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Old 02-19-2006, 03:34 PM   #21
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Re: mileage

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Originally Posted by JanGeo
Well temperature really has a small effect - I just went around my usual Ocean Drive at noon time today 14-20 degrees outside and started cold but got 42.3mpg . . . a few days ago on the 45-50 degree day I got 44.0 and it was windy and raining wet roads daytime . . . so go figure . . .
My Prius is much more sensitive to temperature. In 15-20F weather, I would be lucky to get 55MPG. In 45-50F weather I get 70MPG. About a 27% improvement.

The del Sol does not appear to be quite as sensitive. But I won't know for sure until I get the SuperMID.
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Old 02-19-2006, 03:57 PM   #22
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What I mean by small

What I mean by small is all I have to do is goose it for one gear and the mileage for the trip drops a mpg or two for the 12 mile trip even a single red light will affect the result. But the variation on this test route is within a few mpg consistantly so it is nice to see things that we know affect mileage tend to still affect it the way they should.

I asked my brother about the Halo Plugs and he said they are aircraft plugs and thinks they are not that great - only thing that works best is the Champion Gold Platium plugs with their wider heat range and small electrode - everything else is a gimmick . . . of course he thinks it's a bad idea to be putting acetone in the gas too. I guess the only way to tell is to try them - bet they would work great in a Hemi head - indexing the plug is still the next best thing if only I knew where the valves are in this VVT-i motor . . .
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Old 02-19-2006, 06:14 PM   #23
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i'm avoiding spending time

i'm avoiding spending time on mods that claim to promote more "complete" combustion based on info on http://fuelsaving.info

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The unburnt fuel in the exhaust (even before the cat) represents 1 or 2% at most of the input fuel. If you factor in the energy in the CO emissions, the figure still only rises to 3% maximum. So even if the fuel "saving" device could totally eliminate unburnt fuel and CO in the exhaust, and give an absolutely 100% complete burn, you would only save 3% of fuel. source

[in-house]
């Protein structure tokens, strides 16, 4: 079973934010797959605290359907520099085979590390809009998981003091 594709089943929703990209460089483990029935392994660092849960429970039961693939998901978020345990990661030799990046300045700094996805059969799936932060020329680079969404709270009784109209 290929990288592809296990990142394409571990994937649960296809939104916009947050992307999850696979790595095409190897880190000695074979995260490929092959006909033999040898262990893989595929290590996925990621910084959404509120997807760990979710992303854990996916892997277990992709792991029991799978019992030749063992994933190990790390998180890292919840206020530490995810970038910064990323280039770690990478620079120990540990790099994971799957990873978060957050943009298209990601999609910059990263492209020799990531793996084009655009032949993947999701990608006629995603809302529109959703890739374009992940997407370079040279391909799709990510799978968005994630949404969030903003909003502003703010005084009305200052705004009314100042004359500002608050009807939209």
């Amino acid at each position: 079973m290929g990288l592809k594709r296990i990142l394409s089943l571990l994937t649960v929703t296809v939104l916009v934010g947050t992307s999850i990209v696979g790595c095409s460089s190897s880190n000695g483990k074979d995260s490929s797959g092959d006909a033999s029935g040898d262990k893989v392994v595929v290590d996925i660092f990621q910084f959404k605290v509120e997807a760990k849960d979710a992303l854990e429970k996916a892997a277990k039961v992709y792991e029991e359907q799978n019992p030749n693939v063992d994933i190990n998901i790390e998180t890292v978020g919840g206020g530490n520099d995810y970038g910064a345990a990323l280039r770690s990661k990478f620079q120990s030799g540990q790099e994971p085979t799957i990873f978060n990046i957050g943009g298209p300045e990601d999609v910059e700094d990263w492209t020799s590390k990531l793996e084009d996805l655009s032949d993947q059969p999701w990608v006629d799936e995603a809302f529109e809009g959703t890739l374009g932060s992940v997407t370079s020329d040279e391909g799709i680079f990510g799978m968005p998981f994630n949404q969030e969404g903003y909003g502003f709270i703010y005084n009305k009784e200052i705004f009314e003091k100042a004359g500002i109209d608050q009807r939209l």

i believe this guy knows his stuff - he's a british auto engineer working in the industry with specific experience in engines.

nevertheless, before i read his site, i foolishly went out and bought a set of bosch platinum plugs. replaced an essentially new set of "regular" NGK plugs, and I now seriously doubt there's any difference between the 2 (other than perhaps service life).
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Old 02-19-2006, 08:54 PM   #24
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Plugs

The Bosch plugs are very good but not quite as good as the Champion - they are the next level quality down and been know to break the insulator portion. But you did ok - the smaller center electrode allows for a higher e-field to build up and thus makes it easier for a spark to form - this is basic e-field theory in electricity. The pointier the electrode the easier the spark jumps - that is why vandegraph generators have big spherical balls so they hold the charge and don't spark as easily. The unburnt fuel is not the issue it is the miss when the fuel does not even ignite that you are going after or the late ignition that makes it studder - even my new xB has a little hesitation once in a while and I am thinking of checking the plugs and indexing them. Also Platinum is a catalyst and even a few molecules of it in the combustion chamber helps burn fuel better - now there is a stretch!

It's more about getting all that there is not getting more than is there - making sure you don't get misfires at full throttle and high or low RPM.
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Old 03-01-2006, 11:16 AM   #25
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Re: i'm avoiding spending time

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Originally Posted by MetroMPG
i'm avoiding spending time on mods that claim to promote more "complete" combustion based on info on http://fuelsaving.info

Quote:
The unburnt fuel in the exhaust (even before the cat) represents 1 or 2% at most of the input fuel. If you factor in the energy in the CO emissions, the figure still only rises to 3% maximum. So even if the fuel "saving" device could totally eliminate unburnt fuel and CO in the exhaust, and give an absolutely 100% complete burn, you would only save 3% of fuel. source
i believe this guy knows his stuff - he's a british auto engineer working in the industry with specific experience in engines.
The fact that there is a maximum of 3% of un-burnt fuel isn't really giving you the full picture of what's going on. If 50% of your combustion was happening in the last 10% of crank rotation before the exhaust valve(s) open, this energy would be almost wasted. The benefit of multi-spark and better (at least advertised) flame propagation is the TIMING of the combustion. This is also why having a good swirl or tumble within the combustion chamber helps promote fuel economy (and power). You want a consistent "controlled" burn, which in theory, these types of plugs should help with.
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